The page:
“We are on a very difficult trajectory. We're going in the wrong direction,” Dr. Anthony Fauci, task force member and director of the National Institute of Allergy and Infectious Diseases, told CNBC on Wednesday night.

The Republican president hailed figures released on Thursday that showed the U.S. economy grew at an unrivaled annualized pace of 33% in the third quarter because of a huge federal pandemic relief program.

“So glad this great GDP number came out before November 3rd,” Mr. Trump wrote in a tweet. It is doubtful, however, whether economic data this close to Election Day can influence the outcome. Mr. Biden can point out that U.S. output remains below its level in the fourth quarter of 2019, before the pandemic hit.

Following his own bout with COVID-19, the president has had a hectic campaign schedule, holding as many as three rallies a day in different states, while Mr. Biden has taken a more measured tack, spending two days this week close to his home base of Delaware.

A planned Trump rally in Fayetteville, North Carolina, for Thursday night was postponed because of a wind advisory stemming from Hurricane Zeta, Mr. Trump's campaign said. The president plans to return to the Midwest on Friday, campaigning in Michigan, Wisconsin and Minnesota. In all, he plans to visit 10 states in the last week of the campaign and will host 11 rallies in the final 48 hours, a campaign official said.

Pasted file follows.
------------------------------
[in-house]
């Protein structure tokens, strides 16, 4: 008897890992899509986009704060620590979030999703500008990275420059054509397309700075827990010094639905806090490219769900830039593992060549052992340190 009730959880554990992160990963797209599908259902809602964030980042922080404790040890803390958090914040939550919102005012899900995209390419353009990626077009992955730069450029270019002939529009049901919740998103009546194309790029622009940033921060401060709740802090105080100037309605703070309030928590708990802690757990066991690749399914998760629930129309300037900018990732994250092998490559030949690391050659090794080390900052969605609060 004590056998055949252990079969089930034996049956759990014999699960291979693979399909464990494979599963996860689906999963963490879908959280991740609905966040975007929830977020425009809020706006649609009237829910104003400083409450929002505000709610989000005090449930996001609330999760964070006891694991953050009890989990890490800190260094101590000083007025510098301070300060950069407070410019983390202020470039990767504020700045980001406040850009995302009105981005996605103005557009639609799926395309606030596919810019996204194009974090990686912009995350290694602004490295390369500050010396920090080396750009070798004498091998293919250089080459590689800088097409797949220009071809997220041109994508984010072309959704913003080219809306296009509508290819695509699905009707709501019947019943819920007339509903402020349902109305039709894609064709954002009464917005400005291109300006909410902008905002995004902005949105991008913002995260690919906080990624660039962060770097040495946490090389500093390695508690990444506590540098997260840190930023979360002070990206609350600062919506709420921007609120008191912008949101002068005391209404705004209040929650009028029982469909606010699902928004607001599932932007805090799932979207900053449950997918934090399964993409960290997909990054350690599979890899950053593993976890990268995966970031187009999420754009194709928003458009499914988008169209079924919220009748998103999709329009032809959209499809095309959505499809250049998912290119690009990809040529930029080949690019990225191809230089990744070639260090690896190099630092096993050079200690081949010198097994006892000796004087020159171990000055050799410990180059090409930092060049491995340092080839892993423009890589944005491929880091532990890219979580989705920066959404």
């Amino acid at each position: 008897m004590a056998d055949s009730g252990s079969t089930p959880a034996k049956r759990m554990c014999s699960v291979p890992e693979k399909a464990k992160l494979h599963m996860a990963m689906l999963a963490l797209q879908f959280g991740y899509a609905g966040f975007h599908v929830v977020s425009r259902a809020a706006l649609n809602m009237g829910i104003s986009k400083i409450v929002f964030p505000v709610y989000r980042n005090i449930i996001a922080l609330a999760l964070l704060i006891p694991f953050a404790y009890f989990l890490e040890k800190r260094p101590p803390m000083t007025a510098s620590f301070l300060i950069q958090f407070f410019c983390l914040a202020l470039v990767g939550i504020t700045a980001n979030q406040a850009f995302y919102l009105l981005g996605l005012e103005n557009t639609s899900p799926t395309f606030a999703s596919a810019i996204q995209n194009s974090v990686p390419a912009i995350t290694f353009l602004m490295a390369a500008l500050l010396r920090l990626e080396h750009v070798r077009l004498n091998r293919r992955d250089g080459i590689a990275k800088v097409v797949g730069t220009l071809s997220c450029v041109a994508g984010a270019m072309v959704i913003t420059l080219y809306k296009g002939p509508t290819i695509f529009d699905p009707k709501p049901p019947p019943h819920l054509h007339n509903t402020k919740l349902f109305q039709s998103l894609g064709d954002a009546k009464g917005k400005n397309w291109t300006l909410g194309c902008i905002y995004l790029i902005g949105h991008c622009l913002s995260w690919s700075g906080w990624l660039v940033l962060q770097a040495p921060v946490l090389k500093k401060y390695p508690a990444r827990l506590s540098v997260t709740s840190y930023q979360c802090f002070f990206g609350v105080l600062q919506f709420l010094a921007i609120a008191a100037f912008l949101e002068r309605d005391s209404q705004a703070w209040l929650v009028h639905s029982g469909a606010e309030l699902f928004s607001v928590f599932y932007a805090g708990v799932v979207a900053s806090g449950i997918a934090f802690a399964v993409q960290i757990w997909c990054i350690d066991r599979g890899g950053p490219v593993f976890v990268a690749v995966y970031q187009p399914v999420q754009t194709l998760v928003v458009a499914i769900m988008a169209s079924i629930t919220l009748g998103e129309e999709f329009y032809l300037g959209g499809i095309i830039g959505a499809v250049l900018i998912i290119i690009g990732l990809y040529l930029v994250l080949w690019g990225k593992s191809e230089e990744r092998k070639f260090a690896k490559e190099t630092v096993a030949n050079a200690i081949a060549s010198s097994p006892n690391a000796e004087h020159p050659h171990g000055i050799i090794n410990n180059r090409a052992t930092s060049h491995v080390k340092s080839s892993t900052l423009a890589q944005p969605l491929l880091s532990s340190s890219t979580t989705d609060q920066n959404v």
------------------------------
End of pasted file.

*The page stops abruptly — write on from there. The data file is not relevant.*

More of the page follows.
Early voting deluge

More than 80 million Americans have already cast ballots in the presidential election, according to a tally on Thursday from the U.S. Elections Project at the University of Florida, setting the stage for the highest participation rate in over a century.

After a night of rainfall and thunderstorms due to Hurricane Zeta, early voting precincts in Georgia were experiencing power outages and some mobile voting sites were blocked off due to fallen trees.

Casey Taylor, 37, a professional services consultant in Atlanta, ran 3 miles (5 km) to a polling station at a library to vote early but she was turned away because of a power shortage. ”I will now have to also pay to cast my vote, said Taylor as she ordered an Uber ride to another precinct.

Florida is home to large Latino populations, with Cuban Americans in the south of Florida traditionally tending to favor Republicans, while newer communities of Puerto Ricans in central Florida lean toward the Democrats.

Mr. Biden's campaign tried on Thursday to dampen concerns among Democrats that Mr. Biden is not reaching Latino voters nationally as well as former President Barack Obama used to.

“We are 100% on track to match or exceed the Obama Latino vote numbers in 2012,” Matt Barreto, co-founder of the polling and research firm Latino Decisions, said on a media conference call organized by the Biden campaign.

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Printable version | Dec 2, 2020 9:33:11 AM |